Gatekeepers keep processes flowing

There’s a tendency, in IT situations, to try and encode the many options that may occur in the handling of a process into the application that is created (or purchased) to handle the process.

But leading organizations — ones that manage costs well, execute near-flawlessly, keep customers happy, etc. — often have far less complex systems support.

Instead, they deal in gatekeepers: people whose job it is to decide, on a case-by-case basis, what actions to take. (At the limits, almost all employees are able to exercise judgement in this way, and gatekeeping becomes a “difficult situation” escape valve rather than a key inflection point in routine items.

Gatekeepers stand at the barriers between organizational units, or, if you prefer, at the hand-off points.

Take, for instance, this situation: an enterprise which has explicit rules for payment of invoices. There is a corporate commitment to pay on the forty-fifth day after receipt of the invoice from the vendor (and a corporate rule to never pay before the forty-fifth day). There are two major steps in making a payment: the budget centre or department that will be charged must approve payment (and are generally where the invoice was received), and the payables department must complete the process so that payment is made.

The gatekeeper can exist on either side of the inter-departmental divide: in this particular company, gatekeepers exist on both sides.

The gatekeeper in the department is the administrative assistant. This company has set up procedures that require the assistant to log all received invoices.

Using their ERP package, payment requests are initiated and routed to the appropriate manager for sign-off. The administrative assistant keeps track of the required signing authority level and routes it directly to the level required, having already approved payment on behalf of the intervening levels.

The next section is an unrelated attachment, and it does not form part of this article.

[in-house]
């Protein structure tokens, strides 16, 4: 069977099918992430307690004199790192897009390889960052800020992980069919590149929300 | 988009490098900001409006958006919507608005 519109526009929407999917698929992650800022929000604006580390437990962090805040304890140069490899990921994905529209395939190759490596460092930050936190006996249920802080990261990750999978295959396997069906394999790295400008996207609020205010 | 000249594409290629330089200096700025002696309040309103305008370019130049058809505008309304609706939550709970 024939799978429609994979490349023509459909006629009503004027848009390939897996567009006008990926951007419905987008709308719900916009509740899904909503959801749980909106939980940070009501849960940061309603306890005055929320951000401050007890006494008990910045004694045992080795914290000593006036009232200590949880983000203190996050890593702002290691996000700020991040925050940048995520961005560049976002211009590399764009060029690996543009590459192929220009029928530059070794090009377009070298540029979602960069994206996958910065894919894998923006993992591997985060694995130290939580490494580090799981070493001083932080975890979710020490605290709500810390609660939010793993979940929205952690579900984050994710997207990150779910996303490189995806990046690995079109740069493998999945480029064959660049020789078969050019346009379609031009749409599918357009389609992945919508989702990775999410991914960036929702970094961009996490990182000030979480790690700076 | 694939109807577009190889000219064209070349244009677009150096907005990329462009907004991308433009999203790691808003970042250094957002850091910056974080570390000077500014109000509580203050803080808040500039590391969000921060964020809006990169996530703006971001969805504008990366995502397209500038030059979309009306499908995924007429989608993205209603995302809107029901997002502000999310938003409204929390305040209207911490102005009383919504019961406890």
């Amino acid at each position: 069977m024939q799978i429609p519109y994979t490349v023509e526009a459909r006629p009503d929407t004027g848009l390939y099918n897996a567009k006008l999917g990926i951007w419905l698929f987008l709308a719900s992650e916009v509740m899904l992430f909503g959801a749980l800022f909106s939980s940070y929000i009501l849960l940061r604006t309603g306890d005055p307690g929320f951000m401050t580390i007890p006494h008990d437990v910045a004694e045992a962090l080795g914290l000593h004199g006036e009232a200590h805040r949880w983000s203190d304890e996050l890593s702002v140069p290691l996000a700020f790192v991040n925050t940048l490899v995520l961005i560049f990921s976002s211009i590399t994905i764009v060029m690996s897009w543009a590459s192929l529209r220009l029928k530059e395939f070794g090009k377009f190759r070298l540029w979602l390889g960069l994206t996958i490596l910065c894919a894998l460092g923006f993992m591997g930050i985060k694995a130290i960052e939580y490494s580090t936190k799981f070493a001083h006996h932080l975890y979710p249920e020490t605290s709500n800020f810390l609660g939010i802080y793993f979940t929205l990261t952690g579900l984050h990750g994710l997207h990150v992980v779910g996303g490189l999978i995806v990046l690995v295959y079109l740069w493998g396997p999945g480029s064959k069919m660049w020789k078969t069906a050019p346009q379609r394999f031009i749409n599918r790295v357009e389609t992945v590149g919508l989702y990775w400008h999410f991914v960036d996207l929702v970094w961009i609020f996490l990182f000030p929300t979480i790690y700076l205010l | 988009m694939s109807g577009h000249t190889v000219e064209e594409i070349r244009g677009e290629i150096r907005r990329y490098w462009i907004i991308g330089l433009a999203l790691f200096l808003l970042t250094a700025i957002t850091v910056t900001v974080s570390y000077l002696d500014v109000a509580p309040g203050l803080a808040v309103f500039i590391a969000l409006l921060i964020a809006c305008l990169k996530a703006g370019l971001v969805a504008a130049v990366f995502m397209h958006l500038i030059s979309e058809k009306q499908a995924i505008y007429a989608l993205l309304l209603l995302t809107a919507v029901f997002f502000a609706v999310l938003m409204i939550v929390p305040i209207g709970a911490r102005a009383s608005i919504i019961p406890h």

The assistant also tracks how “stale” an invoice is before she receives it, and creates a monthly report for all managers in the unit showing the amount of ageing the unit was responsible for, both in terms of waiting to approve items and waiting to initiate items’ processing.

The gatekeeper in the accounts payable unit, in turn, tracks invoices entered into the system but not yet handled within accounts payable. Again a administrative assistant is the gatekeeper: the goal here is to follow up with the units to ensure any incomplete items are completed in time for processing.

Special payment processing for immediate action occurs only when the company has been at fault in failing to complete the payables process within forty-five days.

At the time I saw this, there was no discretion to pay earlier than this limit: the company has (as of yet) not sought to capitalize on discounts offered, as the value of the funds’ interest income for the forty-five days typically has exceeded offered discounts. Today, they have changed policies: they now make more money by seizing offered discounts than they can make by holding funds in their treasury.

The gatekeeper system, however, has allowed the company to judge this on a case-by-case basis in the future to optimize its payables further. No new use cases had to be added to the software to do this.

From an IT point of view, the one process of “invoiced to paid” has been split in two, joined by the gatekeepers: “invoiced to approved for payment” and “received approval to paid”. This has created the opportunity for far more flexibility in the future, while keeping the complexity involved out of the system itself.

The conclusion I draw from this is that in many cases organizations have lost their ability to adjust and adapt on the fly by over-engineering their processes.

The ability to support prices and compete successfully turns on flexible responses to changing conditions: learning, as in this enterprise’s case, to do so with fairly basic business processes opens the door to replicating this throughout the operations of the firm.

A rigid approach to “operational excellence”, in other words, is likely to a company-breaker, not a company-maker.


About passionateobserver

I am a passionate observer of our society, the economy, and politics. Mostly I don't like much of what I see, so I write as a concerned citizen. To the fray, I bring a background in the philosophy of history, a lifetime's reading, a work history in information technology management, consulting and education.
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